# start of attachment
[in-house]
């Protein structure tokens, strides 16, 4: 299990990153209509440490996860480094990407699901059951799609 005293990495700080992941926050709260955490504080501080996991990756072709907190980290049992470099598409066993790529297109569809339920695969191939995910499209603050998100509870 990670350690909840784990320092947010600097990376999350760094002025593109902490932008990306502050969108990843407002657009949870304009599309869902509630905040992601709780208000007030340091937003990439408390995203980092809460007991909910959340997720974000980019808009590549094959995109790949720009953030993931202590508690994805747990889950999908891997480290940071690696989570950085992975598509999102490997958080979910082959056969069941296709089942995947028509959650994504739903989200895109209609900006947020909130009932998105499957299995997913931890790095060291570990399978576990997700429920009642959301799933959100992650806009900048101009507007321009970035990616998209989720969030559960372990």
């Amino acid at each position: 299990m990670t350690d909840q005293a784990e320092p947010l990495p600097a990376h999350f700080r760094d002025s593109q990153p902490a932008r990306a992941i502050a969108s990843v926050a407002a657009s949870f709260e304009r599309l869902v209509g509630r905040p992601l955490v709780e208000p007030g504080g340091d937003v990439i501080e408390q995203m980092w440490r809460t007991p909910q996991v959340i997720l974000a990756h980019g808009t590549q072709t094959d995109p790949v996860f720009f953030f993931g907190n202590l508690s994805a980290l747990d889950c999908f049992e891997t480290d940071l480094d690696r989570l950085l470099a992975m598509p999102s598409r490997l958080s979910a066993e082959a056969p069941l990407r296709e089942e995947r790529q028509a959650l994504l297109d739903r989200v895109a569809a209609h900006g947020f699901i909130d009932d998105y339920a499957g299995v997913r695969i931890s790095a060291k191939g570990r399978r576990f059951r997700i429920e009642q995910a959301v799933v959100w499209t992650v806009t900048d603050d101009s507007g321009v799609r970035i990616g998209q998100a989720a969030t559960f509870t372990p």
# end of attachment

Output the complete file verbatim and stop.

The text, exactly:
[in-house]
């Protein structure tokens, strides 16, 4: 299990990153209509440490996860480094990407699901059951799609 005293990495700080992941926050709260955490504080501080996991990756072709907190980290049992470099598409066993790529297109569809339920695969191939995910499209603050998100509870 990670350690909840784990320092947010600097990376999350760094002025593109902490932008990306502050969108990843407002657009949870304009599309869902509630905040992601709780208000007030340091937003990439408390995203980092809460007991909910959340997720974000980019808009590549094959995109790949720009953030993931202590508690994805747990889950999908891997480290940071690696989570950085992975598509999102490997958080979910082959056969069941296709089942995947028509959650994504739903989200895109209609900006947020909130009932998105499957299995997913931890790095060291570990399978576990997700429920009642959301799933959100992650806009900048101009507007321009970035990616998209989720969030559960372990």
């Amino acid at each position: 299990m990670t350690d909840q005293a784990e320092p947010l990495p600097a990376h999350f700080r760094d002025s593109q990153p902490a932008r990306a992941i502050a969108s990843v926050a407002a657009s949870f709260e304009r599309l869902v209509g509630r905040p992601l955490v709780e208000p007030g504080g340091d937003v990439i501080e408390q995203m980092w440490r809460t007991p909910q996991v959340i997720l974000a990756h980019g808009t590549q072709t094959d995109p790949v996860f720009f953030f993931g907190n202590l508690s994805a980290l747990d889950c999908f049992e891997t480290d940071l480094d690696r989570l950085l470099a992975m598509p999102s598409r490997l958080s979910a066993e082959a056969p069941l990407r296709e089942e995947r790529q028509a959650l994504l297109d739903r989200v895109a569809a209609h900006g947020f699901i909130d009932d998105y339920a499957g299995v997913r695969i931890s790095a060291k191939g570990r399978r576990f059951r997700i429920e009642q995910a959301v799933v959100w499209t992650v806009t900048d603050d101009s507007g321009v799609r970035i990616g998209q998100a989720a969030t559960f509870t372990p």